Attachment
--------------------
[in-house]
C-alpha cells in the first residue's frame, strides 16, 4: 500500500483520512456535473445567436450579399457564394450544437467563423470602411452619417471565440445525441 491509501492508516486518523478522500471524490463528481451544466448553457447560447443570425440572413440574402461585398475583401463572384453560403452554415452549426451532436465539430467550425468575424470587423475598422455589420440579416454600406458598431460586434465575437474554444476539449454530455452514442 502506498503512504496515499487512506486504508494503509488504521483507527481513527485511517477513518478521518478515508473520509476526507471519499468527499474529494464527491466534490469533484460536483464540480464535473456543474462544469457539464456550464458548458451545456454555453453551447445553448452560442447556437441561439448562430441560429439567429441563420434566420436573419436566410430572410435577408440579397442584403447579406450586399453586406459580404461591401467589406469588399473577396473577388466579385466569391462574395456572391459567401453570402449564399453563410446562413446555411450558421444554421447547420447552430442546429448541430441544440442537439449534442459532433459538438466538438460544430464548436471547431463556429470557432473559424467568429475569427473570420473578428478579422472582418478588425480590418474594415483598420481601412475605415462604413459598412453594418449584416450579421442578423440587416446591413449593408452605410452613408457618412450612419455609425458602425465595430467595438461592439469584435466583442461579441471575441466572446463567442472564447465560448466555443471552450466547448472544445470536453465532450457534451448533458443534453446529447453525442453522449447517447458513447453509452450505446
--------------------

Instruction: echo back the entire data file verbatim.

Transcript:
[in-house]
C-alpha cells in the first residue's frame, strides 16, 4: 500500500483520512456535473445567436450579399457564394450544437467563423470602411452619417471565440445525441 491509501492508516486518523478522500471524490463528481451544466448553457447560447443570425440572413440574402461585398475583401463572384453560403452554415452549426451532436465539430467550425468575424470587423475598422455589420440579416454600406458598431460586434465575437474554444476539449454530455452514442 502506498503512504496515499487512506486504508494503509488504521483507527481513527485511517477513518478521518478515508473520509476526507471519499468527499474529494464527491466534490469533484460536483464540480464535473456543474462544469457539464456550464458548458451545456454555453453551447445553448452560442447556437441561439448562430441560429439567429441563420434566420436573419436566410430572410435577408440579397442584403447579406450586399453586406459580404461591401467589406469588399473577396473577388466579385466569391462574395456572391459567401453570402449564399453563410446562413446555411450558421444554421447547420447552430442546429448541430441544440442537439449534442459532433459538438466538438460544430464548436471547431463556429470557432473559424467568429475569427473570420473578428478579422472582418478588425480590418474594415483598420481601412475605415462604413459598412453594418449584416450579421442578423440587416446591413449593408452605410452613408457618412450612419455609425458602425465595430467595438461592439469584435466583442461579441471575441466572446463567442472564447465560448466555443471552450466547448472544445470536453465532450457534451448533458443534453446529447453525442453522449447517447458513447453509452450505446